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Costliest US weather disasters of the last 40 years

  • #40. Hurricane Opal (1995)

    - Cost: $8.1 billion
    - Deaths: 27
    - Begin date: Oct. 4, 1995
    - End date: Oct. 6, 1995

    Hurricane Opal hit Pensacola, Florida as a Category 3 hurricane on October 4, 1995, with maximum sustained winds of 115 mph. After moving inland, it became weaker and was downgraded to a tropical storm and eventually to a tropical depression, as it moved across southern Alabama and into southeast Tennessee. Overall, it cost the United States $2.1 billion and caused 9 deaths.

  • #39. Hurricane Fran (1996)

    - Cost: $8.4 billion
    - Deaths: 37
    - Begin date: Sept. 5, 1996
    - End date: Sept. 8, 1996

    Hurricane Fran was a Category 3 hurricane that hit North Carolina and Virginia in September 1996, causing between 6 inches to 10 inches of rain in many places within 24 hours, and 13 inches in Brunswick County, North Carolina. The storm caused a lot of damage, leveling trees, causing extended power outages, breaking dams, and blocking roads. Overall, the storm led to $8.4 billion in costs and contributed to 37 deaths.

  • #38. U.S. drought (2008)

    - Cost: $8.6 billion
    - Deaths: 0
    - Begin date: Jan. 1, 2008
    - End date: Dec. 31, 2008

    Throughout 2008, severe drought and heat conditions led to agricultural losses throughout a large portion of the country, in states including Alabama, Arkansas, Colorado, Georgia, Montana, North Carolina, and New Jersey. In California, conditions got so bad that the state had the driest March to June up to that point since the record began in 1895, and Governor Arnold Schwarzenegger declared the first statewide drought in 17 years.

  • #37. Southern Plains severe weather (1995)

    - Cost: $9.4 billion
    - Deaths: 32
    - Begin date: May 5, 1995
    - End date: May 7, 1995

    Tornadoes, torrential rains, and hail battered parts of Texas, Oklahoma, Louisiana, and Mississippi in May 1995. North Texas saw hail as large as grapefruits. Two people were killed and 12 injured when a roof collapsed at a manufacturing office in Dallas, and one teenager was struck by lightning and died from his injuries. Overall, 32 people died during this weather event.

  • #36. Hurricane Georges (1998)

    - Cost: $9.6 billion
    - Deaths: 16
    - Begin date: Sept. 20, 1998
    - End date: Sept. 29, 1998

    Hurricane Georges began as a tropical depression in the far eastern Atlantic, and by the time it reached Puerto Rico and Cuba, it had become a Category 4. It made landfall in the continental United States in Key West, Florida on Sept. 25 as a Category 2 hurricane. Parts of Florida and Alabama received 15 inches to 30 inches of rain over two days. The hurricane caused the United States $9.6 billion and caused 16 deaths.

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  • #35. East Coast blizzard and severe weather (1993)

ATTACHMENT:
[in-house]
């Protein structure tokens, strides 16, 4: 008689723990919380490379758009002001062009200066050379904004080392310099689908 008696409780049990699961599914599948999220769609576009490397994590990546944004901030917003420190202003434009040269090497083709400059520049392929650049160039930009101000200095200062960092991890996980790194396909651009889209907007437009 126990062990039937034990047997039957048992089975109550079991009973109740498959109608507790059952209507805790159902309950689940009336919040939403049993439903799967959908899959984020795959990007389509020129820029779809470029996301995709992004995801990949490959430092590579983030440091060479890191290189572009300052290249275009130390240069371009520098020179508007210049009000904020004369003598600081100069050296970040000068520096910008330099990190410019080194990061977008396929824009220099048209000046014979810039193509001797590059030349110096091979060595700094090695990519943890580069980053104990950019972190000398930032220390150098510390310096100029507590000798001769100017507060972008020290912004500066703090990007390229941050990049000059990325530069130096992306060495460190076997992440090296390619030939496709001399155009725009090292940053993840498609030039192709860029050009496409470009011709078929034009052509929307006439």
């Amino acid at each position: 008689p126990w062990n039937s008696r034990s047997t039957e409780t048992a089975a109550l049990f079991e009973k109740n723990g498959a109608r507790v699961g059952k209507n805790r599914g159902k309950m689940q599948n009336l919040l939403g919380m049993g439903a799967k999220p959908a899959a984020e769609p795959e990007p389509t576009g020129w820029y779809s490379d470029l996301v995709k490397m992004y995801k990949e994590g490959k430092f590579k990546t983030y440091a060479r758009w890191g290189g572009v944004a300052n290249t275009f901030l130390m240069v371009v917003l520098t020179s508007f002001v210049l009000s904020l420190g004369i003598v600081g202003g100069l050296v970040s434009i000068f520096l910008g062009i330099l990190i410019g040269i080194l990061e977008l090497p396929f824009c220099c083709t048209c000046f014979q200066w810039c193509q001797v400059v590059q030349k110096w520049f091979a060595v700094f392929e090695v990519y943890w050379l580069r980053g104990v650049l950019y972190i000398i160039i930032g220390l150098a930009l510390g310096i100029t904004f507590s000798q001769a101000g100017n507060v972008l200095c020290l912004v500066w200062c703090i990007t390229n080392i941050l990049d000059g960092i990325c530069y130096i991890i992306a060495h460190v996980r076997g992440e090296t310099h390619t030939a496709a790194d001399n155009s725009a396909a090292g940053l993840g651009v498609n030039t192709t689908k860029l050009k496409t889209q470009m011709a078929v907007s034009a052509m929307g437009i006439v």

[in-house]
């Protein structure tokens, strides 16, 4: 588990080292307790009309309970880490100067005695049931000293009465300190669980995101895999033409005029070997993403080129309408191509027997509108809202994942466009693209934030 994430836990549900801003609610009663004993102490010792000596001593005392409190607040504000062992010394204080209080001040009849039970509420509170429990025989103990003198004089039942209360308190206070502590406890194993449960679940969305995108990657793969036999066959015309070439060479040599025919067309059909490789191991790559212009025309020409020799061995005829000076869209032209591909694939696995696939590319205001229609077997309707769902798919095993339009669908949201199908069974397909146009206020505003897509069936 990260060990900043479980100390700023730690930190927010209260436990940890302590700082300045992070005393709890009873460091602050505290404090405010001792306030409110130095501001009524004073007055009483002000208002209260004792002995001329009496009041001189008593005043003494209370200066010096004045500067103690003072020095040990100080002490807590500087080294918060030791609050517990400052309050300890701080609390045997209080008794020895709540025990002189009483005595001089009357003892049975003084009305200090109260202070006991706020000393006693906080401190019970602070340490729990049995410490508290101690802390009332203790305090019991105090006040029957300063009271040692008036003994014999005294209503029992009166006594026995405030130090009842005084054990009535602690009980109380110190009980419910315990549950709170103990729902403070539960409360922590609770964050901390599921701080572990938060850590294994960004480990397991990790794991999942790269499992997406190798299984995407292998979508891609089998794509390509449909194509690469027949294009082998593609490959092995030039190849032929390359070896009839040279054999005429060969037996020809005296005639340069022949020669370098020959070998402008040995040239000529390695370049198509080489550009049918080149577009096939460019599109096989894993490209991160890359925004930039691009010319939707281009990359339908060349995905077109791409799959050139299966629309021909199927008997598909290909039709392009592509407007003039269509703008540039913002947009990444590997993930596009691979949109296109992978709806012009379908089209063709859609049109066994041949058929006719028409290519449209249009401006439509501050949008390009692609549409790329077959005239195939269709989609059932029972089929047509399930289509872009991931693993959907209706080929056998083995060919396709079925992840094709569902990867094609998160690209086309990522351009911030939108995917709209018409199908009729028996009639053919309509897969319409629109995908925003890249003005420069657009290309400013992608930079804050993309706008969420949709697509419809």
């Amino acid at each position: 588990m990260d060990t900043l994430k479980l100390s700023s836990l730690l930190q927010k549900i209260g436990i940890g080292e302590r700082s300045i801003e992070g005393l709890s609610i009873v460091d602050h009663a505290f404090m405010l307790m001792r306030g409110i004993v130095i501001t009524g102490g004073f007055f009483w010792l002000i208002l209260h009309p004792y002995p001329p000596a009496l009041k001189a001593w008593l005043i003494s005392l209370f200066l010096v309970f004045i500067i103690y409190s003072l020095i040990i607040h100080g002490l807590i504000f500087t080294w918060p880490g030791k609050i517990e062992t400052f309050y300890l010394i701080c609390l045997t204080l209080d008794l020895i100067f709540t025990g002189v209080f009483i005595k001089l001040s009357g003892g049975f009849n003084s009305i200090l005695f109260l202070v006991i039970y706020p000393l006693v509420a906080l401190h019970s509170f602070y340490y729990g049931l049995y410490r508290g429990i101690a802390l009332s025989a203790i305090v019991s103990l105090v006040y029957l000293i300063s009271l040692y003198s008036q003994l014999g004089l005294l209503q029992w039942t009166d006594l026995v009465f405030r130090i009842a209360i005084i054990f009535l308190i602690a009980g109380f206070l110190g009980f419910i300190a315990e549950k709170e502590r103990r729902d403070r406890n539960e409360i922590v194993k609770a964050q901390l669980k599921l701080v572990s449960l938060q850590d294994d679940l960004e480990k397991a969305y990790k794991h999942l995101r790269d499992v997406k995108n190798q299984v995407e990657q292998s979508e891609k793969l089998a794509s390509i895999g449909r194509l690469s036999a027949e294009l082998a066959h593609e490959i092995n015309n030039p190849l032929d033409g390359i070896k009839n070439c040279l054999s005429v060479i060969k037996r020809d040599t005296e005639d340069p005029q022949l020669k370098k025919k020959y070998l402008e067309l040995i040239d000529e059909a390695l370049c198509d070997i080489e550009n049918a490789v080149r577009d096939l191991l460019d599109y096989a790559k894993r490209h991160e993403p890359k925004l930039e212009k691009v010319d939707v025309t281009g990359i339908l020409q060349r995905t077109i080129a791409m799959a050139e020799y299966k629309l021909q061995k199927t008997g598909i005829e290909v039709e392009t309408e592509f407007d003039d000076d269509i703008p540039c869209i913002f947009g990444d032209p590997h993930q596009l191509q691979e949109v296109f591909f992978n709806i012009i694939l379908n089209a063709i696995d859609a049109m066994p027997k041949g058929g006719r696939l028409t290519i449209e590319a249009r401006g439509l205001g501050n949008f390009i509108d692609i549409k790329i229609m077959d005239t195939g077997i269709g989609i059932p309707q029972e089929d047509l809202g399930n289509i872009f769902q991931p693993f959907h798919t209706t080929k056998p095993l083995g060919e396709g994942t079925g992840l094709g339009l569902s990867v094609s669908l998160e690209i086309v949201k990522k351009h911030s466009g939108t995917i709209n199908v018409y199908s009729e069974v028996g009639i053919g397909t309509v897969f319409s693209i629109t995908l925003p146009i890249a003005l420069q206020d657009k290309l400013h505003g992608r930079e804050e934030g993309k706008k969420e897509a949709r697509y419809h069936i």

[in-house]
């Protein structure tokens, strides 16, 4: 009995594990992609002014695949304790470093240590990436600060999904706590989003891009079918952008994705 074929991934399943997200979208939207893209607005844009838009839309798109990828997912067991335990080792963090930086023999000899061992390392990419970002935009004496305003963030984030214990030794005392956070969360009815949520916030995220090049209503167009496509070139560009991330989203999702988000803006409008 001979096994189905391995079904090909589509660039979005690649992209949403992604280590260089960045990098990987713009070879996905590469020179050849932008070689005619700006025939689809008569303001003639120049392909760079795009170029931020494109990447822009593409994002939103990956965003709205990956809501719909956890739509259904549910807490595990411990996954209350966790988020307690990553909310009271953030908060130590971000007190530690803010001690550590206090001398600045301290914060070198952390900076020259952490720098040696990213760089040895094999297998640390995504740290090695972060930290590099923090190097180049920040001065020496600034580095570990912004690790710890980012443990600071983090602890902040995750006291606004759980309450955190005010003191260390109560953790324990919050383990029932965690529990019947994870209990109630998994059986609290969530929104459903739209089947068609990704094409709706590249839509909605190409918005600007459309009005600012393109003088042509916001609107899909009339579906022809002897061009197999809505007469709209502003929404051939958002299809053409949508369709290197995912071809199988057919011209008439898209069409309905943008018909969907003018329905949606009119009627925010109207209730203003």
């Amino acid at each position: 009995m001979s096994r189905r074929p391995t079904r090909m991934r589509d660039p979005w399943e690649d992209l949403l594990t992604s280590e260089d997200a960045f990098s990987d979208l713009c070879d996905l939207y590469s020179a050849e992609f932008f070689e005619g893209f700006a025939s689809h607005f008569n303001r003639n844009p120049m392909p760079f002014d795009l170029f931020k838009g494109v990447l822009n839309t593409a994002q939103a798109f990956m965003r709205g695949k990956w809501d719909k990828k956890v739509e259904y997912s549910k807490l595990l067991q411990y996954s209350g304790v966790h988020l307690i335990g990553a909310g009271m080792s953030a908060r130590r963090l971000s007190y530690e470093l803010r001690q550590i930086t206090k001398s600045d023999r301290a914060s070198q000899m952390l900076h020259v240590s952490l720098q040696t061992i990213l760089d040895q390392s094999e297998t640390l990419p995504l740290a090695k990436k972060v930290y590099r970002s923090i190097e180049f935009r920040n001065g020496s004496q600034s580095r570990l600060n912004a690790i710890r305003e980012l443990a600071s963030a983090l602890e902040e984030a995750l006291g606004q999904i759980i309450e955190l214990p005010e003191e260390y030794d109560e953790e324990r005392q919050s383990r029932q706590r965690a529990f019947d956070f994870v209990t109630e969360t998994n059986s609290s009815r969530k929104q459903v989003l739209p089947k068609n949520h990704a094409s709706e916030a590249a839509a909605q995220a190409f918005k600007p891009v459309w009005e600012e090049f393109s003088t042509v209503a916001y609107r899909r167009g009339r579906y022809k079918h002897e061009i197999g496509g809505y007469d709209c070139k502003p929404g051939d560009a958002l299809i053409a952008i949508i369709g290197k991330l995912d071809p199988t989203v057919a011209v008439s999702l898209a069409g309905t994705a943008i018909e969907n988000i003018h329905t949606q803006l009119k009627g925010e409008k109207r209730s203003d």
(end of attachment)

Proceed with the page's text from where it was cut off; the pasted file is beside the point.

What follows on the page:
- Cost: $10.0 billion
    - Deaths: 270
    - Begin date: March 11, 1993
    - End date: March 14, 1993

    Called the "Storm of the Century," this blizzard impacted the entire East Coast from Florida to Maine, dumping 2 to 4 feet of snow and causing hurricane winds in many states. It led to power outages in over 10 million households and was the most destructive and costly winter storm to hit the United States since 1980, creating $10 billion in damages. Due to communication issues before the storm hit, the NOAA began a complete overhaul of how it communicated weather threats in the future, and the National Weather Service (NWS) accelerated the development of its prediction models, increasing its snowfall prediction accuracy from 37% to 75%.

  • #34. Hurricane Floyd (1999)

    - Cost: $10.2 billion
    - Deaths: 77
    - Begin date: Sept. 14, 1999
    - End date: Sept. 16, 1999

    Hurricane Floyd, a Category 2 hurricane that caused 10 inches to 20 inches of rain over two days in eastern North Carolina, was especially notable for its impact on agriculture and livestock. Millions of turkeys, pigs, and chickens drowned across coastal North Carolina, and hog lagoons overflowed with pig manure, which seeped into surface and groundwater and polluted drinking water.

  • #33. Hurricane Jeanne (2004)

    - Cost: $10.5 billion
    - Deaths: 28
    - Begin date: Sept. 15, 2004
    - End date: Sept. 29, 2004

    Category 3 Hurricane Jeanne caused heavy wind and flooding damage in east central Florida. It was the fourth big hurricane to hit the state in 2004. There was also some flooding in other eastern states like Georgia, South Carolina, North Carolina, Delaware, and New York. Hurricane Jeanne also damaged Puerto Rico.

  • #32. Midwest/Southeast tornadoes (2011)

    - Cost: $10.6 billion
    - Deaths: 177
    - Begin date: May 22, 2011
    - End date: May 27, 2011

    May 2011 brought a string of an estimated 180 tornadoes over central and southern states. Joplin, Missouri was especially hard hit by an EF-5 tornado, which killed at least 160 people, making it the single deadliest tornado to hit the United States since tornado record-keeping began in 1950. Tens of thousands of people lost power around Joplin, and roughly 30% of its structures were damaged or destroyed.

  • #31. Louisiana flooding (2016)

    - Cost: $10.9 billion
    - Deaths: 13
    - Begin date: Aug. 12, 2016
    - End date: Aug. 15, 2016

    In August 2016, a historic flood dropped 20 to 30 inches of rain in southern Louisiana over just a few days, devastating the area. Watson, Louisiana, in particular, saw 31.39 inches of rain. More than 30,000 people needed to be rescued from the floodwaters, which damaged or destroyed over 50,000 homes along with 20,000 businesses and 100,000 vehicles. It was the most-damaging flood in the United States since Superstorm Sandy in 2012.

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